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The Center for Advanced Holocaust Studies

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Call for Applicants


The Center for Advanced Holocaust Studies (CAHS) of the United States Holocaust Memorial Museum (USHMM) invites proposals from workshop coordinator(s) to conduct two-week research workshops at the Museum during June-August 2010.

Established in 1999, the Center's Summer Research Workshop program provides an environment in which groups of scholars working in closely related areas of study-but with limited previous face-to-face interaction-can gather to discuss a central research question or issue; their research methodologies and findings; the major challenges facing their work; and potential future collaborative scholarly ventures.

The Center welcomes proposals from scholars in all relevant disciplines including history, political science, literature, Jewish studies, philosophy, religion, comparative genocide studies, law, and others.

Workshops consist of two weeks of intensive discussion, culminating in a public presentation of the group's results. Morning sessions typically consist of presentations by participants on their particular research projects. Afternoon sessions alternate between (1) in-depth discussions of the overarching research issues, priorities, findings, and conclusions; and (2) workshop-based research using the Museum's collections. The final public panel consists of presentations on (a) the importance of the work and the scholarly rationale for convening the workshop; (b) the issues discussed, approaches taken, and resources used by the group during the two weeks; (c) the issues and source materials identified by the group as the most significant for future work; and (d) the group's collective results, findings, and conclusions.

Participants will have access for workshop purposes to more than 42 million pages of Holocaust-related archival documentation; the Museum's extensive library; oral history, film, photo, art, artifacts, and memoir collections; and Holocaust survivor database. Many of these sources have not been examined by scholars, offering unprecedented opportunities to deepen knowledge about the Holocaust and further advance the field of Holocaust studies.

For non-local participants, awards include (1) a stipend to offset the cost of direct travel to and from each participant's home institution and Washington, DC; (2) lodging for the duration of the workshop; and (3) $500 toward the cost of incidental expenses, which will be distributed within 2-4 weeks of the workshop's conclusion. Local participants will receive a stipend of $200 for the two weeks.

A staff scholar from the Center with expertise relevant to the proposed topic will be assigned to each workshop. The Center will also provide meeting space and access to a computer, telephone, facsimile machine, and photocopier.


The Workshop Coordinator(s) assumes responsibility for assembling the application package, which should consist of:

(1) A 5-10 page description of the potential study topic, including its significance and scope, the relationship of the research to other work in the field, and justification for convening the workshop at the present time at the Museum.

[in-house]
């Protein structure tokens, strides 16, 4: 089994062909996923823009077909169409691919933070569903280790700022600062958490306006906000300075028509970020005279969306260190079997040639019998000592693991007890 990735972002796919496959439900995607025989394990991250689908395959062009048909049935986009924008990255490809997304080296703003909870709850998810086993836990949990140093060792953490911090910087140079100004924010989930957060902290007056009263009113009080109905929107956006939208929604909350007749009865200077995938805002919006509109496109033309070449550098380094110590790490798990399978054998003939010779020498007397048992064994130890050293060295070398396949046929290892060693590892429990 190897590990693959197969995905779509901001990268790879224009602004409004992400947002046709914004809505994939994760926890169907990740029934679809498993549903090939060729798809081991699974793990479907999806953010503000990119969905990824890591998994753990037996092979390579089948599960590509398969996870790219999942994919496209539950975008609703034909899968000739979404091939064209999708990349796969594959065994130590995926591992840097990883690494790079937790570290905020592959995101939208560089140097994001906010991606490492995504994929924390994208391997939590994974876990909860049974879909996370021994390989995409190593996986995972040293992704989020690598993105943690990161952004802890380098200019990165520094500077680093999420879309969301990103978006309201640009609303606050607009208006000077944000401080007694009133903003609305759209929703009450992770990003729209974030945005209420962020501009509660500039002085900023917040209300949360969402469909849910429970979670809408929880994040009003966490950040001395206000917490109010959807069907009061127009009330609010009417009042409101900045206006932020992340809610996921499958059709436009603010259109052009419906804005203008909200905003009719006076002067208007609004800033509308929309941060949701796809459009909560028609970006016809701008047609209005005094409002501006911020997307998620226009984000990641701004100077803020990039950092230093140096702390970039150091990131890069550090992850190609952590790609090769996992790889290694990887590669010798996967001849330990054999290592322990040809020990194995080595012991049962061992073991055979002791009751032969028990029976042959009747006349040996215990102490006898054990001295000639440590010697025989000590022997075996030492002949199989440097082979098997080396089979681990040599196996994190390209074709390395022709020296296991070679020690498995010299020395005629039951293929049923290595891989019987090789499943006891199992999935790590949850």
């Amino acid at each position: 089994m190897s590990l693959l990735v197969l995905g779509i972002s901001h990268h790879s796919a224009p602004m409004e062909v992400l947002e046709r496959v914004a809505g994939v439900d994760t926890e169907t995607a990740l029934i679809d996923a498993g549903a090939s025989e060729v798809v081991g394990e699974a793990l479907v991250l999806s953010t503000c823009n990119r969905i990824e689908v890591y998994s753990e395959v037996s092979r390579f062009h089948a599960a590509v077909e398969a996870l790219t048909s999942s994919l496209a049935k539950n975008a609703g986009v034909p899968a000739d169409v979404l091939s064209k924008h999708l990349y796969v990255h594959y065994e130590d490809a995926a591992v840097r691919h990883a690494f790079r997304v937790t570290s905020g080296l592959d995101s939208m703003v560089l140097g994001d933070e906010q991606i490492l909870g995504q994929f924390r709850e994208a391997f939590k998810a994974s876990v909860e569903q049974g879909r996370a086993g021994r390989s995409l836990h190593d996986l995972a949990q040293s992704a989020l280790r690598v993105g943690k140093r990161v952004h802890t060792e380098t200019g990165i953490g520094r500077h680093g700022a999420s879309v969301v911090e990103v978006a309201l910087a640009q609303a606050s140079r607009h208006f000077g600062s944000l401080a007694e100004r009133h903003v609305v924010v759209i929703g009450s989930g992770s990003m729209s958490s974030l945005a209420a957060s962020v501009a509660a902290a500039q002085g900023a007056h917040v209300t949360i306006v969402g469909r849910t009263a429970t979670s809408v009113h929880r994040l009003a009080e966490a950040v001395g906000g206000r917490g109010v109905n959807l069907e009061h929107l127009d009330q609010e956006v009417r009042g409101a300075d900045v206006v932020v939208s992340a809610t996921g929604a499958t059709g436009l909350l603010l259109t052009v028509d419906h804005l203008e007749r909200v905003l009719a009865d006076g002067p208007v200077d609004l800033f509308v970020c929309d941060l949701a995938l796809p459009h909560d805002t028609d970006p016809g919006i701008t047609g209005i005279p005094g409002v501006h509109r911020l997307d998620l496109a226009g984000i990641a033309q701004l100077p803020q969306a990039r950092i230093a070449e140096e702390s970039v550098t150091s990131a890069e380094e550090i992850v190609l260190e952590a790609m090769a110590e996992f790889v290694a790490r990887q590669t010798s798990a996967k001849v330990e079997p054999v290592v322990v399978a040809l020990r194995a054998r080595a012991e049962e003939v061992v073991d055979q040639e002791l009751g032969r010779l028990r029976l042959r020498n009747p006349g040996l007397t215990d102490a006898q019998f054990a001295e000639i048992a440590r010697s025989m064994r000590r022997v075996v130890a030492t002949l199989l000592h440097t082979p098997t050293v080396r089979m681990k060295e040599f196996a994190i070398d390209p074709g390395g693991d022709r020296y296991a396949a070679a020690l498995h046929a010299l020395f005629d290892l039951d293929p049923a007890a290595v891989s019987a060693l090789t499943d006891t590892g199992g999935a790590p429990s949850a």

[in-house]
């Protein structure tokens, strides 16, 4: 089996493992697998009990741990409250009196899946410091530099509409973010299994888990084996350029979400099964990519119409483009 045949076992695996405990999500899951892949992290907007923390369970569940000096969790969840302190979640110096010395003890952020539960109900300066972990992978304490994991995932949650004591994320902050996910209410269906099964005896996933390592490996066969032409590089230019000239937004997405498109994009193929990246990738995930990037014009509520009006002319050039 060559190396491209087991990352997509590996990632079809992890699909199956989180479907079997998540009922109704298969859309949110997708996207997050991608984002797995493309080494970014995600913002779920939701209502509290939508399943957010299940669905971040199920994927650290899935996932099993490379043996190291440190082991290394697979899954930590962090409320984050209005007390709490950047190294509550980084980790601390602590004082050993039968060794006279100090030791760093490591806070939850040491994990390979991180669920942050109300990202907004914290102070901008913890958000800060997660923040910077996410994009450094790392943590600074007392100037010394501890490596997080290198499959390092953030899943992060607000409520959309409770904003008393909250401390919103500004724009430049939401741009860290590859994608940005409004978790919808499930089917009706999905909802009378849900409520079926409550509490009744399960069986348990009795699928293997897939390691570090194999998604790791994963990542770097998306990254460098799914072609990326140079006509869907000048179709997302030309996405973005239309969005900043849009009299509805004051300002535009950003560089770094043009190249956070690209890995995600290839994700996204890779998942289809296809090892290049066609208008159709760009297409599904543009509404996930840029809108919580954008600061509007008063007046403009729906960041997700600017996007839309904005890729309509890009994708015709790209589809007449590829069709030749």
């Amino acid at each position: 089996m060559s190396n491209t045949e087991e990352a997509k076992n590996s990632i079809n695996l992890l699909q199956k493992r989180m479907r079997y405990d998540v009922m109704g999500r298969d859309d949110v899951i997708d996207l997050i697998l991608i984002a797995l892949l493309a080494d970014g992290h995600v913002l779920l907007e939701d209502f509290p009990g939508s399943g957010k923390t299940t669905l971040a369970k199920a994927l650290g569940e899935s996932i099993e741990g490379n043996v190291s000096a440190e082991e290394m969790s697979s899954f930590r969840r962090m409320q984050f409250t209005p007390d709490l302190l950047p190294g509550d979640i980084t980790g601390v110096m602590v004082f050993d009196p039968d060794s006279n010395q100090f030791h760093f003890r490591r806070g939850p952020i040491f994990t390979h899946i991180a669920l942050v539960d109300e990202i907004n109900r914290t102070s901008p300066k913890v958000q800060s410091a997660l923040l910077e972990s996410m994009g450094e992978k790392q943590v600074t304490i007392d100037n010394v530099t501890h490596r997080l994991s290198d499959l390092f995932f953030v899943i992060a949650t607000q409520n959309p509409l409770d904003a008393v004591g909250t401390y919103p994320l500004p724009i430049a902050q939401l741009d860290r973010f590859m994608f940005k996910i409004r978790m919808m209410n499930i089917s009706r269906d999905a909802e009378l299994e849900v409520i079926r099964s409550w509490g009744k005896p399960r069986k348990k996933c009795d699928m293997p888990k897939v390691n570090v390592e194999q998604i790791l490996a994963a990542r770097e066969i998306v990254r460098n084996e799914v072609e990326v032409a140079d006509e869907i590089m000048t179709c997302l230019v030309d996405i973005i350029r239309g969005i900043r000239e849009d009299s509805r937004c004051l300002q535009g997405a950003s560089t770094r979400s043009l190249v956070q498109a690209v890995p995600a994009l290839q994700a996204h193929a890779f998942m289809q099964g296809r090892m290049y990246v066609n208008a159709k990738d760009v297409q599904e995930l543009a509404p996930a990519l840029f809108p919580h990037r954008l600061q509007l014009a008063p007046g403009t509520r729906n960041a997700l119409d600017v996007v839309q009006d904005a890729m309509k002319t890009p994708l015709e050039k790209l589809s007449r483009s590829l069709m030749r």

(2) A list of 6-10 potential workshop participants, comprised of roughly 50% affiliated with North American institutions. Museum staff are not eligible. Geographic, disciplinary, and gender diversity is highly desirable. Only in exceptional circumstances may any one institution be represented by more than one scholar. Each group should contain a mix of doctoral candidates, junior scholars (within 5 years of obtaining their degrees), and tenured and senior scholars who have had not yet had the opportunity to work closely with one another in the past.
(3) Two sets of proposed dates for the workshop.

The proposals will be evaluated according to their (1) potential contribution to scholarship in Holocaust studies; (2) potential to stimulate work in a new direction or productive area of research; (3) relationship to larger themes or issues in Holocaust studies; (4) diversity and appropriateness of the proposed participants (e.g., institutions, countries of residence, areas of expertise, scholarly advancement, and gender); and (5) potential for new publications, collaborative research, or research endeavors directly resulting from the workshop. No applications for under six or over ten participants will be considered.

Upon acceptance of a Workshop proposal, a CAHS scholar will work with the Workshop Coordinator(s) to finalize the dates and participants for the workshop. All participants must attend the entire workshop. Non-U.S. citizens will be responsible for obtaining any necessary visas to attend the workshop.

Applications must be postmarked no later than January 31, 2010. Selections will be announced in writing by March 1, 2010.

Applications and questions regarding this program should be addressed to: Dr. Suzanne Brown-Fleming, Senior Program Officer, University Programs, Center for Advanced Holocaust Studies, United States Holocaust Memorial Museum, 100 Raoul Wallenberg Place, SW, Washington, DC 20024-2126 (Tel: 202-314-7802; Fax: 202-479-9726; E-mail:

To learn more about past programs, visit our website at


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